Fans in the sellout crowd at Fenway Park were still bellowing the lyrics to “Sweet Caroline” when Rafael Devers ambushed a first-pitch curveball thrown by Angels reliever Trevor Cahill to start the eighth inning.
The baseball hurtled into the right-field corner for a home run . It was the 22-year-old’s 24th homer of the season and represented his 50th RBI since June 11. It was worth celebrating.
But the stadium’s denizens were so preoccupied by the insurmountable lead their home team had already built, they hardly seemed to notice.
If only the Angels could have ignored the blast.
The Angels have been breaking down for two weeks. Performances like the ones in Friday night’s 16-4 defeat made it seem like correcting course could take significant time.
Angels manager Brad Ausmus did not beat around the bush when asked to assess his team.
“It’s embarrassing,” he said.
The Angels’ losing streak, which stretched to eight games, reached a new height Friday. In their seven previous losses, no opponent had put up double-digit runs. On Friday, Angels relievers Justin Anderson and Adalberto Mejia surrendered five before getting a second out in the sixth inning. The Red Sox took a 10-3 lead.
The misery was compounded by Cahill, who served up three homers over the final 2 2/3 innings.
The Angels have allowed 22 home runs since this skid started July 31. They have been outscored 63-20. They took leads in three games but squandered them all.
Since going 12-6 to start the month of July, the Angels have lost 12 of 14.
“Everything’s kind of gone south all at once,” Cahill said. “I feel like we have been a streaky team all year. … It’s just one of those things, when we score, we’re not pitching. When we pitch, we’re not hitting. It’s not fun but you gotta go out and play baseball tomorrow and beat the other team.”
On Friday, it seemed they might get a chance. They were even given an advantage when home plate umpire Mark Ripperger missed what appeared to be a strike to Justin Upton. Upton walked to bring up Albert Pujols, who deposited a breaking pitch into the Green Monster seats in left field for a three-run homer.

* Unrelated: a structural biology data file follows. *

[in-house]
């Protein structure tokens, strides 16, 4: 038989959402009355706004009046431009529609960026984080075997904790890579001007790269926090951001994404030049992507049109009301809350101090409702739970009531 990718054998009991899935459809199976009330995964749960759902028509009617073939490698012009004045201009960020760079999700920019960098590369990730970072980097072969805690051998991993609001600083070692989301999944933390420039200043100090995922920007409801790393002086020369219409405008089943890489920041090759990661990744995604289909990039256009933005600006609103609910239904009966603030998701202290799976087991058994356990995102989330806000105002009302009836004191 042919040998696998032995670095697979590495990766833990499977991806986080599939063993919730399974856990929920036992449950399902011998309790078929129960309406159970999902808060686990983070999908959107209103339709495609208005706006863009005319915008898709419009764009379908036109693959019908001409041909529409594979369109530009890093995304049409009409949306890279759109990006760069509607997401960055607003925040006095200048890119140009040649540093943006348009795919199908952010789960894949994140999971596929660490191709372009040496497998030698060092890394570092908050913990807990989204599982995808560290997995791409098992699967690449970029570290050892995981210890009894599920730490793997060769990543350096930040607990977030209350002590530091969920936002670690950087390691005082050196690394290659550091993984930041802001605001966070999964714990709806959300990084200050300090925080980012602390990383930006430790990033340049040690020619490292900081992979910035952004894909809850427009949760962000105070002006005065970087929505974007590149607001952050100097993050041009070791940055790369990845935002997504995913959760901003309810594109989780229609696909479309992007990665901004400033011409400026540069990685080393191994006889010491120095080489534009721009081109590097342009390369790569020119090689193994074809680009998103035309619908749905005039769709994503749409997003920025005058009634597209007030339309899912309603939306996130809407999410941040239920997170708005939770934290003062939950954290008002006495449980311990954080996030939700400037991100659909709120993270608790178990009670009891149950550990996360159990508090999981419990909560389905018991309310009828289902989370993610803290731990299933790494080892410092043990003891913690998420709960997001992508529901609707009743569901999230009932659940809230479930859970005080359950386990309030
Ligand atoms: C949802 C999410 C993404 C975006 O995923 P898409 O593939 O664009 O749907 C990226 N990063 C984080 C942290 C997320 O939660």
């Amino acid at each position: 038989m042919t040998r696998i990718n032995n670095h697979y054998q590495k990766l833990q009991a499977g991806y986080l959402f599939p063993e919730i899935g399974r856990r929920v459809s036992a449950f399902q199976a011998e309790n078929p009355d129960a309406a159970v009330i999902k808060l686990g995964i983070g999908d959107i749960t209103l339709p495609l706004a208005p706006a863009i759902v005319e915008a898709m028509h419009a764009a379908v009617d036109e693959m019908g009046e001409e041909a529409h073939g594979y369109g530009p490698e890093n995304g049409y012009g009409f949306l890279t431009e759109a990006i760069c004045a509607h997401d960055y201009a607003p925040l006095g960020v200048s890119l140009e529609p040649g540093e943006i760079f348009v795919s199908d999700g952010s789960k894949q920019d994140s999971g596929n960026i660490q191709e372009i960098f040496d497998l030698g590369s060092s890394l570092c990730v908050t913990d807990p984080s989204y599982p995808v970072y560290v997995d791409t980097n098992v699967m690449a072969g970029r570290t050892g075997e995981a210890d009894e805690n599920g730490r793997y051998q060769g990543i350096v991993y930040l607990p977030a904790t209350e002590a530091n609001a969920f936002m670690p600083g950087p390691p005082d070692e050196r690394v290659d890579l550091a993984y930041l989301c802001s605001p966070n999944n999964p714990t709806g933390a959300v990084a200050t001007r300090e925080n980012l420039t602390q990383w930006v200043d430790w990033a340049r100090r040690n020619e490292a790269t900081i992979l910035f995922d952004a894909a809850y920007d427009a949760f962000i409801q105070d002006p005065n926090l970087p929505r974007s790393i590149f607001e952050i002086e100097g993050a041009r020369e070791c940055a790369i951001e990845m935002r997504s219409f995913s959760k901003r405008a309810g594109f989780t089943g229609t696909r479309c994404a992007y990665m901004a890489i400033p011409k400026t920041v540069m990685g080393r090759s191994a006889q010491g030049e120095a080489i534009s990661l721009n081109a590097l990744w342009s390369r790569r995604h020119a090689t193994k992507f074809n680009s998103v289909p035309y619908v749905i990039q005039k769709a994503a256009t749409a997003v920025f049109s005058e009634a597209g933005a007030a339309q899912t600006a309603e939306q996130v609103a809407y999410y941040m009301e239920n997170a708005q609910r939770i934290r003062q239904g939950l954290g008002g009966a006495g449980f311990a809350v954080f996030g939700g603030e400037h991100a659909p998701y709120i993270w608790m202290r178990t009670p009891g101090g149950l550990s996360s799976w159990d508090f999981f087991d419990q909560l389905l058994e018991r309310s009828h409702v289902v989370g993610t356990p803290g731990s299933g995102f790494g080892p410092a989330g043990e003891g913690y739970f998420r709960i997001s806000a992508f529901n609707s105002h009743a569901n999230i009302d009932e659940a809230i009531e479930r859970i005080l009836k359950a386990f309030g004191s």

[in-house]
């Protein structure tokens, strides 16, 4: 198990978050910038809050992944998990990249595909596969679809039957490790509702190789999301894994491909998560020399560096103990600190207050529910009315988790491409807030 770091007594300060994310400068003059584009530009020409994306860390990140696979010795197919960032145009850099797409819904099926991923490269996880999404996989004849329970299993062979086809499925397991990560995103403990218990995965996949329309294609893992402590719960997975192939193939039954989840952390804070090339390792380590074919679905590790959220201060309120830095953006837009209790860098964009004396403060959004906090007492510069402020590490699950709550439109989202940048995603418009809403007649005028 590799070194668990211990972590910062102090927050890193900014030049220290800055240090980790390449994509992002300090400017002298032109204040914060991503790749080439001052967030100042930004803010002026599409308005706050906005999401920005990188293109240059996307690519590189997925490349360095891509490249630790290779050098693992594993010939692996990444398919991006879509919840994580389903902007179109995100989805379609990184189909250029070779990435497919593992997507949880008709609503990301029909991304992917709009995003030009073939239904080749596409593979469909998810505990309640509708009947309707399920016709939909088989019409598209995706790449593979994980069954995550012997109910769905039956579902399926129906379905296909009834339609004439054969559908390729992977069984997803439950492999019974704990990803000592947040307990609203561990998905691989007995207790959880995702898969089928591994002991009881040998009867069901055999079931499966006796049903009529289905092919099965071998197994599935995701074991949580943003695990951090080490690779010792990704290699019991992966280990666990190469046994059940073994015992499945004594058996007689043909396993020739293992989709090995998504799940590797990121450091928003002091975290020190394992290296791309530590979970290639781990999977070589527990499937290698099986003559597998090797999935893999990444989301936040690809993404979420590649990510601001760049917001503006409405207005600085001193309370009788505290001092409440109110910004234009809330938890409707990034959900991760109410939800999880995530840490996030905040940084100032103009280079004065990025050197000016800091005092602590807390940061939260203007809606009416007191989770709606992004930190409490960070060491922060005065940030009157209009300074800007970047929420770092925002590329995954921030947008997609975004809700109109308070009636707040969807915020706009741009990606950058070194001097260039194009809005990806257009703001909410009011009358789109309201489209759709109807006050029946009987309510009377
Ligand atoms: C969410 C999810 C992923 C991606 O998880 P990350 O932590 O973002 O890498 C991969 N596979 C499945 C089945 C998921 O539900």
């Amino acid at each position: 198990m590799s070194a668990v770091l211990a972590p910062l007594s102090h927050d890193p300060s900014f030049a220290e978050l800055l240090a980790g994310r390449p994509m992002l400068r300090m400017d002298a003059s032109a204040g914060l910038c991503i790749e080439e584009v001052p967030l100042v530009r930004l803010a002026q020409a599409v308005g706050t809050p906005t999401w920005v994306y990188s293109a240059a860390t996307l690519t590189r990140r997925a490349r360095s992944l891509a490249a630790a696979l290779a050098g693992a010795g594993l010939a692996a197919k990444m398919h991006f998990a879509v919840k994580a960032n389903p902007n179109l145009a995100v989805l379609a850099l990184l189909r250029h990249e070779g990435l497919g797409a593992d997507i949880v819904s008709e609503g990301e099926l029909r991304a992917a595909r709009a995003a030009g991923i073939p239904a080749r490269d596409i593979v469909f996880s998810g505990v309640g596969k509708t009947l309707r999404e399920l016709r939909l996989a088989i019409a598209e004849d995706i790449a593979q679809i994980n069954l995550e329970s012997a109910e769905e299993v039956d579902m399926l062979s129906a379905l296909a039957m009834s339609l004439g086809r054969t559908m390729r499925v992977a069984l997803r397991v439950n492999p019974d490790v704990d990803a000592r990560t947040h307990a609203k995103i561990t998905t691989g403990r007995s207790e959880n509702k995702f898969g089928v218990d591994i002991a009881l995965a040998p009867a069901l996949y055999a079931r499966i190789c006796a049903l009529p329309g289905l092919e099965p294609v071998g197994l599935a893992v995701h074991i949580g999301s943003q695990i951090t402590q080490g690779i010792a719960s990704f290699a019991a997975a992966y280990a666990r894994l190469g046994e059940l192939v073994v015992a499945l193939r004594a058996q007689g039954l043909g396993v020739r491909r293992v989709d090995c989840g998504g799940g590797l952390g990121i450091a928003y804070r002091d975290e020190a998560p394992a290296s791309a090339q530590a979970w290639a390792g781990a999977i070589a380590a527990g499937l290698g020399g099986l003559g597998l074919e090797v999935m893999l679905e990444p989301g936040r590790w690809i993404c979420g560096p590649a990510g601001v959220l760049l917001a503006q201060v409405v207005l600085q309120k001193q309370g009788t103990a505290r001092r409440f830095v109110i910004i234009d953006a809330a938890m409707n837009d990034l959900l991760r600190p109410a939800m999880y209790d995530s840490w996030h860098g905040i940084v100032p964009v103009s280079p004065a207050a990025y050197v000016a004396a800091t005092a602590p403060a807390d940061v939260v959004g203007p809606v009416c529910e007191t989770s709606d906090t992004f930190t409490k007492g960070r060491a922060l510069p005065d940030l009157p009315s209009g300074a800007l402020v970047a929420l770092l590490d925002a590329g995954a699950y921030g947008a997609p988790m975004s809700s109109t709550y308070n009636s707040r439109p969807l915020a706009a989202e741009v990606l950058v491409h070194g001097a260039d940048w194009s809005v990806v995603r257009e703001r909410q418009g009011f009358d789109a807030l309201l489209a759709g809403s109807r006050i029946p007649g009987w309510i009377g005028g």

The 3-0 lead disappeared by the end of the fourth inning .
Second-year starter Jaime Barria had retired seven in a row when Xander Bogaerts led off the fourth with a double. He scored on J.D. Martinez’s first of two home runs of the night, tying the game at 3-3.
“Home runs have killed us, especially in this stretch,” Ausmus said. “We can’t walk guys. It’s pretty simple. It’s not just Barria. It’s our entire staff.
“It boils down to execution. If you execute the pitches, you are generally not going to give up a home run. You might give up a hit but they are generally not going to hit the ball out of the park.”
Barria settled down long enough to retire four straight batters after the first homer, then he gave up a single with one out in the fifth inning. Mookie Betts brought the runner home with a two-run blast that cleared the Green Monster and hit a billboard above the seats.
Hours earlier, general manager Billy Eppler pointed to the continued development of young players as a reason for optimism about the final 45 games of a season that now appears lost.
It was hard to find even that silver lining. The Angels’ sixth-inning troubles were inflamed by second baseman Luis Rengifo’s gaffe. A dribbler rolled through the rookie’s legs and into the outfield. Two runs scored on a play that would have secured at least one out if executed correctly.
“It’s not lack of effort,” Ausmus said. “Guys care. They are doing their work every day. They are just not performing. Anyone who puts a uniform on is to blame, including the coaching staff and myself.”